Bobby Valentine's Monster Ego Destroying Boston Red Sox

James MorisetteCorrespondent IIIJuly 16, 2012

OAKLAND, CA - JULY 03:  Boston Red Sox manager Bobby Valentine watches his team play the Oakland Athletics at Coliseum on July 3, 2012 in Oakland, California.  (Photo by Ezra Shaw/Getty Images)
Ezra Shaw/Getty Images

On Sunday, ESPN writer Gordon Edes reported that Boston Red Sox manager Bobby Valentine placed blame for his strained relationship with Chicago White Sox third baseman Kevin Youkilis strictly on Youkilis.

Per Edes, these strained relations stem from April 15th, when Valentine went on WHDH-TV and said: “I don’t think [Youkilis is] as physically or emotionally into the game as he has been in the past for some reason.”

Sunday, Valentine all but removed himself from any responsibility for Youkilis growing upset by his own manager’s public chastisement toward him.  

"I think the comment I made early, [Youkilis] made a big issue out of,” Valentine said, “and I don't think he ever wanted to get over it.”

Well, no kidding.

Frankly, as a baseball writer and fan, this entire spectacle turns my stomach. It is a testament to how immature, arrogant, testosterone-driven leadership can destroy an organization.

Let’s break this ridiculous debacle down for a second.

Since replacing Terry Francona, Valentine has loomed larger over the Red Sox than the actual players who take the field for him.

It seems like nearly every day there is some snippet somewhere about him.

Vowing to clean up Boston’s veteran-dominated clubhouse, Valentine went on public airwaves and questioned Youkilis—a man whose fingerprints are all over Beantown’s baseball success the past decade.

Youkilis came up with the Red Sox. Youkilis grew up with the Red Sox. And Youkilis was the heart and soul of the Red Sox team that climbed from misery to their first World Series win since 1918. Three years later, this three-time All-Star helped Boston win the World Series again.

Yet Valentine scratches his head, wondering how Youkilis could take offense to his own manager using a microphone to malign a player. And Valentine wonders why he was unable to get peak performance out of Youkilis afterward.

Now, there are some Red Sox fans who said Youkilis is to blame for his inability to deal with a new sheriff in town. And the product in the end was a disgruntled, washed up, shell of a once-excellent baseball player.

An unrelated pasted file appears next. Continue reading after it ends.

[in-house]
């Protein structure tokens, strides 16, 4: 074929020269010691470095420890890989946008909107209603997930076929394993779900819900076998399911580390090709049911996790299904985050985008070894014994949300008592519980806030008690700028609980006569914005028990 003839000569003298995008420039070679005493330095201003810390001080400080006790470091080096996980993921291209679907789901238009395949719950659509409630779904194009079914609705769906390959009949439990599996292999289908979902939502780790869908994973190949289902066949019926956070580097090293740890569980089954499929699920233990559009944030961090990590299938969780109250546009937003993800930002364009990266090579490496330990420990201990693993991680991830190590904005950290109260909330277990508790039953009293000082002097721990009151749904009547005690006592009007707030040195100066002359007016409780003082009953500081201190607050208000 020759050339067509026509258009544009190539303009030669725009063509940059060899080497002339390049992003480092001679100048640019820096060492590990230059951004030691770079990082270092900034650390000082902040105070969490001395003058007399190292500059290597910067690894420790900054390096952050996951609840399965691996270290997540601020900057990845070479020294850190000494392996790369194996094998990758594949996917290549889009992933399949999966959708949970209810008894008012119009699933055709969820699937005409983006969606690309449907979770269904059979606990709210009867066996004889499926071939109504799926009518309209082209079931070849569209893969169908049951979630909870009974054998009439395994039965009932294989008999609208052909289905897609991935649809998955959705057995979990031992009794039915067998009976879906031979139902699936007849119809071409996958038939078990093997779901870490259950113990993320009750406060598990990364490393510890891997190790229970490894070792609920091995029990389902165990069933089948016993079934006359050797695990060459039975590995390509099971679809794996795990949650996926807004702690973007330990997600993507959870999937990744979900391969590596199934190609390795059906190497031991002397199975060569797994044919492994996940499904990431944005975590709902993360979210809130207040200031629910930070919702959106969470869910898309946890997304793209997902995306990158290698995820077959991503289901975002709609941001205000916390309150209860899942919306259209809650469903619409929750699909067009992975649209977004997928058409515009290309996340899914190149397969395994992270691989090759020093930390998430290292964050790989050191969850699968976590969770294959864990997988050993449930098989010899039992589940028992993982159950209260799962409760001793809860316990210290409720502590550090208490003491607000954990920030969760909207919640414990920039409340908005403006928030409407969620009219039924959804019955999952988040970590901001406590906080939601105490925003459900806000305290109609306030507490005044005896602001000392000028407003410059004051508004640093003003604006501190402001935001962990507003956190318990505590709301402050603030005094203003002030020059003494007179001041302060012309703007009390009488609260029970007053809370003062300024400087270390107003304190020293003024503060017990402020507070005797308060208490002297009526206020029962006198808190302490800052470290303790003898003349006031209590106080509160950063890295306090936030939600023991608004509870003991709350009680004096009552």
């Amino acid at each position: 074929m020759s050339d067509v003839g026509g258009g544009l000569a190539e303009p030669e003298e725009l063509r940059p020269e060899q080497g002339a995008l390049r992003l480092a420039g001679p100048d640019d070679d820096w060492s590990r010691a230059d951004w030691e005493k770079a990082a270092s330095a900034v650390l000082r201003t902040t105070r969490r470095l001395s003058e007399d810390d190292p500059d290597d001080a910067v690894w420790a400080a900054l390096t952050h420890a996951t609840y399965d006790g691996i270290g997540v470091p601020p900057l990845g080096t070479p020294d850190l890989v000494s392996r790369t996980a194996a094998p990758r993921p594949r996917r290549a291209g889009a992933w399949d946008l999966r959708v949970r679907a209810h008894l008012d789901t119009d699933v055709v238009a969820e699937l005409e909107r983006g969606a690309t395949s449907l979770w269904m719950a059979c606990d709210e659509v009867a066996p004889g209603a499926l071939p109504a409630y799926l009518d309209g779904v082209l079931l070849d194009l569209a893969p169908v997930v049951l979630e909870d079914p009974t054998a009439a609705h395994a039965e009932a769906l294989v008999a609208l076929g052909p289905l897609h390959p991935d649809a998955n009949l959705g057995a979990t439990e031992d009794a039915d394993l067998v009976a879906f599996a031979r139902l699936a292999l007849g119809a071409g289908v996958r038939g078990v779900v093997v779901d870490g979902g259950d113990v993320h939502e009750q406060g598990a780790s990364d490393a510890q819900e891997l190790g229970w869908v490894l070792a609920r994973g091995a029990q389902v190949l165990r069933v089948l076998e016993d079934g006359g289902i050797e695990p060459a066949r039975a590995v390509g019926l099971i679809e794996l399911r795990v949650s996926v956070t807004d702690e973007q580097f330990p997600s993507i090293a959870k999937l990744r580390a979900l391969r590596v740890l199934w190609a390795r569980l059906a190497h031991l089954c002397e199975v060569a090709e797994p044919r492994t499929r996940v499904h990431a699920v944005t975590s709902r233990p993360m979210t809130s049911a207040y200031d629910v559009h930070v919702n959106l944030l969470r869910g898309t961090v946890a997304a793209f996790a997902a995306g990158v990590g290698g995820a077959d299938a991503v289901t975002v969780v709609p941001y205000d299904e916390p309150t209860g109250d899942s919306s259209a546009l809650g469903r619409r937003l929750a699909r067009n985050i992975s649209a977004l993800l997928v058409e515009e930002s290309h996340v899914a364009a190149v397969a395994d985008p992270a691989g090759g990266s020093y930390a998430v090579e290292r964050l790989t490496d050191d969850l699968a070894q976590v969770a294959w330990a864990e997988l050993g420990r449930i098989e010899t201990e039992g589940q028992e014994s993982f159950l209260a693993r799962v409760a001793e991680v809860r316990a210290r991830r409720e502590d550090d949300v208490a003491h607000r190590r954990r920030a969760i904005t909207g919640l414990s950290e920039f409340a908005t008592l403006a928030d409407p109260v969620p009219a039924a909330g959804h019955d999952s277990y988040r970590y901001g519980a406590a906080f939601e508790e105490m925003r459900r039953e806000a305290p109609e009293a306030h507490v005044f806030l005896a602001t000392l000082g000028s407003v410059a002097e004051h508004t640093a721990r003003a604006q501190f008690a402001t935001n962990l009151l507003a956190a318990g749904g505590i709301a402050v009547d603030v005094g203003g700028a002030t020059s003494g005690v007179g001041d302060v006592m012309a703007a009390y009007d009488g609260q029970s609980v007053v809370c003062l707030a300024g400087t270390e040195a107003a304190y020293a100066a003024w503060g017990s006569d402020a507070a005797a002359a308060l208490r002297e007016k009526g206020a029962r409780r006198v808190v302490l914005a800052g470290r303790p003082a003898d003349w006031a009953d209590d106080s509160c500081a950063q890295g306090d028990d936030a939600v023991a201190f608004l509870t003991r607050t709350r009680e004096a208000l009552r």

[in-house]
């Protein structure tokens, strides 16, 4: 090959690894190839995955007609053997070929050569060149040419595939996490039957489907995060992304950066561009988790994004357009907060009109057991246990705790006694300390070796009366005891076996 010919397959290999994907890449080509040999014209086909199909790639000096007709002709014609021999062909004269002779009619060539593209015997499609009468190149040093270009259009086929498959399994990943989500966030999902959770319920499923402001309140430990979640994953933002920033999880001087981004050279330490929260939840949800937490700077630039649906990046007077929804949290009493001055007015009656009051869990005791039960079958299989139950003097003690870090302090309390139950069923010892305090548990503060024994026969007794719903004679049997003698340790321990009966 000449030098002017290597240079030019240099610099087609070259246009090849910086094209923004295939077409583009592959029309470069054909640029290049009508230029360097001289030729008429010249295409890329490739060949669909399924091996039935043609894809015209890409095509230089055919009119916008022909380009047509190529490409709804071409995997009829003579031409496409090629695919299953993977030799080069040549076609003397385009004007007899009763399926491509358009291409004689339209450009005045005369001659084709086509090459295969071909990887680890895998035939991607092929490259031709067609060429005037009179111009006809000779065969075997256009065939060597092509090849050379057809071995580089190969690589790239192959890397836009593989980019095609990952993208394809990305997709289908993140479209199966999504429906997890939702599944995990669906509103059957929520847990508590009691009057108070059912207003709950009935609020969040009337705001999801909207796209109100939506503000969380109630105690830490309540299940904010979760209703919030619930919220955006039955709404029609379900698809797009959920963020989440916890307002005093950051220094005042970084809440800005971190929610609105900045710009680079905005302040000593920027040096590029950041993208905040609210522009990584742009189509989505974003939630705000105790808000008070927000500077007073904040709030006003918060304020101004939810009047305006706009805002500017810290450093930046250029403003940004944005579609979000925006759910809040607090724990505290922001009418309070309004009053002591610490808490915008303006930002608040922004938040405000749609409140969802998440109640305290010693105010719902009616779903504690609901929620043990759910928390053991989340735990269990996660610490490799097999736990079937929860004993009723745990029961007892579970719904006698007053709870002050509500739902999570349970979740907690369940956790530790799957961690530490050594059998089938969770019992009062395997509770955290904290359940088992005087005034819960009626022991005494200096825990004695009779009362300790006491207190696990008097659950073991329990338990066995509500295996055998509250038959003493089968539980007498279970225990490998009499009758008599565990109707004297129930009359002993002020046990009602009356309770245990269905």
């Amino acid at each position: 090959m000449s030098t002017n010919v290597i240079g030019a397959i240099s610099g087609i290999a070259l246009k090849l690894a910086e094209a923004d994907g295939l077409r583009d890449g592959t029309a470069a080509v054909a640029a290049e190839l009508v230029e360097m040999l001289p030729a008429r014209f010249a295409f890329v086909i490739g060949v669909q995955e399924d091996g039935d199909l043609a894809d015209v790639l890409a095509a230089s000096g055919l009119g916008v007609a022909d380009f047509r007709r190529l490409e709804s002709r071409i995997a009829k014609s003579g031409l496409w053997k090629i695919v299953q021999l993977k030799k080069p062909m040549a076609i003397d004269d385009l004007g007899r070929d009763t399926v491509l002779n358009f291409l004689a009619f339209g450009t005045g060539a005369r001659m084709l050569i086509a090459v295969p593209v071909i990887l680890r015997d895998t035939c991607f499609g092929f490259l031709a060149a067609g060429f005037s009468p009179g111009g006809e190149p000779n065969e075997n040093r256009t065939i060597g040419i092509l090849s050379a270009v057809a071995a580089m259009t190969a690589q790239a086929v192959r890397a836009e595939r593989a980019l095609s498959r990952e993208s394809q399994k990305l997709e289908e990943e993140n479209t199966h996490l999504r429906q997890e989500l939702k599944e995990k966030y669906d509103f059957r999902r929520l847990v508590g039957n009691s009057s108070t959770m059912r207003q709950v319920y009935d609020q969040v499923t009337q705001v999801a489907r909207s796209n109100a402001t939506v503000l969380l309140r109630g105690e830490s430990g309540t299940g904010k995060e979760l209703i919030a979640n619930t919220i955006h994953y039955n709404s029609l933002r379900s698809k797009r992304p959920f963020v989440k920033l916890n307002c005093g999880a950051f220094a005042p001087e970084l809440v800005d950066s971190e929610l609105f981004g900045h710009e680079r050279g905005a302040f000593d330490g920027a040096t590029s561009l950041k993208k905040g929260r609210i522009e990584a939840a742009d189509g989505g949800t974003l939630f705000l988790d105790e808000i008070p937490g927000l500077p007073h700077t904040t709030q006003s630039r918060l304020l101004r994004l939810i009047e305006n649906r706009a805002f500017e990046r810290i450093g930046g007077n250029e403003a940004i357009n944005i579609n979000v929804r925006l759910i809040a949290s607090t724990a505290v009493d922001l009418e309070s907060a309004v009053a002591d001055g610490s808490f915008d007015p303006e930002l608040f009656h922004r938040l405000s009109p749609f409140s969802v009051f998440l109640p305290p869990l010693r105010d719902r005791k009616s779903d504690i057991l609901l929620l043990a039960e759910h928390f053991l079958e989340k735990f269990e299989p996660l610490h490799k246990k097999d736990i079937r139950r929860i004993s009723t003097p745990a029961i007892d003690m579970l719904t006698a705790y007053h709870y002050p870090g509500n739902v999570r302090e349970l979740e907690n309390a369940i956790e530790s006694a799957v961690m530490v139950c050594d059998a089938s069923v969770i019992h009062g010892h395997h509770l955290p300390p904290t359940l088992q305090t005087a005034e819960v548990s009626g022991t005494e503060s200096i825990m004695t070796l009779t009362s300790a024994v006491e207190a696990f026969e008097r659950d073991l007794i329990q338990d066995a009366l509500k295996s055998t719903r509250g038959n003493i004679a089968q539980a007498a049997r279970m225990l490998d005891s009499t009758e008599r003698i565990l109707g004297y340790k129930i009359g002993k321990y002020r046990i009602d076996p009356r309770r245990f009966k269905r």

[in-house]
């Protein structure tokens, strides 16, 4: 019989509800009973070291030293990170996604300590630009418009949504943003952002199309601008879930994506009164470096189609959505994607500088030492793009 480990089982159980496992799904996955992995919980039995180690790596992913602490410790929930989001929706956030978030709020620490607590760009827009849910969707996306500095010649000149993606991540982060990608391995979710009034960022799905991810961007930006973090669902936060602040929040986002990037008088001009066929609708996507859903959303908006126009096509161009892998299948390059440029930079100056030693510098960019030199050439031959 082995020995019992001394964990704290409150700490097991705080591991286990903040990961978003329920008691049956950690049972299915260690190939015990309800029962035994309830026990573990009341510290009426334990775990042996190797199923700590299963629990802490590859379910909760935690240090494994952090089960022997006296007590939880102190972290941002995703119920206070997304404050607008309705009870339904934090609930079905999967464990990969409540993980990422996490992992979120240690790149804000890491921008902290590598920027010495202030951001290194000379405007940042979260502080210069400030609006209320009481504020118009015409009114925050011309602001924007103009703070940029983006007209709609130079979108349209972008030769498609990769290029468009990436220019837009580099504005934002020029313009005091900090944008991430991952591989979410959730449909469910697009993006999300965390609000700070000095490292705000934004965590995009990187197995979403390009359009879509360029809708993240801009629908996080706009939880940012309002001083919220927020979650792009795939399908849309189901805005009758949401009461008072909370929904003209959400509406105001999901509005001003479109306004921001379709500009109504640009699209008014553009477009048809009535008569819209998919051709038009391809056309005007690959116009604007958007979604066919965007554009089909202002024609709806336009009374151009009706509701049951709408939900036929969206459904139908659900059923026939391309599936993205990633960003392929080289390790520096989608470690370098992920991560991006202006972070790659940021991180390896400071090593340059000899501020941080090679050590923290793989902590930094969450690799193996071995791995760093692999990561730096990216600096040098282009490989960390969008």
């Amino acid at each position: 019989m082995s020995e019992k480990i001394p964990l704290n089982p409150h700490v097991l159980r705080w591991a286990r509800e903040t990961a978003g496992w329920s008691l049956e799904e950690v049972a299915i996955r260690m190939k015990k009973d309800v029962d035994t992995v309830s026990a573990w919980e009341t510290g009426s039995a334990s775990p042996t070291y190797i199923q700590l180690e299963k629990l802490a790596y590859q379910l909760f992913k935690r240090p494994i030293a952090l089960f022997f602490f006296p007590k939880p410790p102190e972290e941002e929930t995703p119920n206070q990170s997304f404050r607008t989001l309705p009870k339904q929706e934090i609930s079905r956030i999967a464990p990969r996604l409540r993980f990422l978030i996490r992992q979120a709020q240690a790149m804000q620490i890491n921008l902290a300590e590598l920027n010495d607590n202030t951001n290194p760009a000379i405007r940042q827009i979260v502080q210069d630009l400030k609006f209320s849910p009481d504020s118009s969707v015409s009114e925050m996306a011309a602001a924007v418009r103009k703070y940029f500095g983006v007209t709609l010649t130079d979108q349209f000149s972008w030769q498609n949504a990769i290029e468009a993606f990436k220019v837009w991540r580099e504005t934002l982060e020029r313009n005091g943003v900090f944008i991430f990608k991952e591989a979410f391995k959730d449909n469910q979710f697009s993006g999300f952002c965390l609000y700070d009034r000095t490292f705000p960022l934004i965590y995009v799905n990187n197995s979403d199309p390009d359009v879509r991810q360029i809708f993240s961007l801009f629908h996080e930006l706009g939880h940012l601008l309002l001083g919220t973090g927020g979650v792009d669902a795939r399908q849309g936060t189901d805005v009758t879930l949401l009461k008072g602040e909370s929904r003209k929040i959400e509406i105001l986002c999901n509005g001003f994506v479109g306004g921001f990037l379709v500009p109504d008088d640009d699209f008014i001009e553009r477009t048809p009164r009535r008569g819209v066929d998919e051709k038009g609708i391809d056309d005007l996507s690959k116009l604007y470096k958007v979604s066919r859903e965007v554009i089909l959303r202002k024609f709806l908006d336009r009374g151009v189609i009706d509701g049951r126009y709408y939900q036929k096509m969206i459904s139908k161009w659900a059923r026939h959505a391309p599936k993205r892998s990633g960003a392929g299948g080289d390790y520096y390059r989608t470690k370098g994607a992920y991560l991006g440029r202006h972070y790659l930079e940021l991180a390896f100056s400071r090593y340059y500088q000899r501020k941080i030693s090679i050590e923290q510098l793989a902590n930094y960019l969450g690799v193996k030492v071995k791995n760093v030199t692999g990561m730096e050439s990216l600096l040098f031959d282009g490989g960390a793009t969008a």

And what have you done for me lately—on to the next one—Will Middlebrooks came up just in time and turned heads with his outstanding play.

Yet there are other Red Sox fans that saw Valentine’s treatment toward Youkilis as nothing less than asinine.

These fans knew there was more than meets the eye in this situation. They also knew Youkilis was grateful to the Red Sox. Last, these fans realized Youkilis gave his heart and soul to Boston.

This is reflected in Youkilis' letter to Red Sox Nation, which you can read via ESPN Boston.

This could also explain why Youkilis received a standing ovation at Fenway Park during his last game in a Red Sox uniform in June.

Of course, some apologetic types might say this was Red Sox fans just being nice.

I doubt this.

I also doubt Youkilis is washed up. Last check, Youkilis is 33. And since joining the White Sox, Youkilis has looked recharged, to say the least.

He has raised his batting average nearly 20 points since joining the White Sox. In the last 10 games, Youkilis is batting .333 (13-for-39) with three home runs and 12 RBI.

By watching Youkilis play, one gets the impression he has let the unfortunate situation in Boston go.

''I got nothing about any of that stuff,'' Youkilis said in response to Valentine’s above comment (per the Associated Press). ''I'm over all the Boston thing of this year. There is a lot of great past history, but the focus is on the White Sox.''

Good for Youkilis.

Unlike Valentine, Youkilis is not looking in the rear-view mirror for more drama.

But I bet you there is one thing Youkilis is looking forward to: haunting the Red Sox for years to come.

This, as Boston muddles along—losers of seven of its last 10 games—wondering what to do next.


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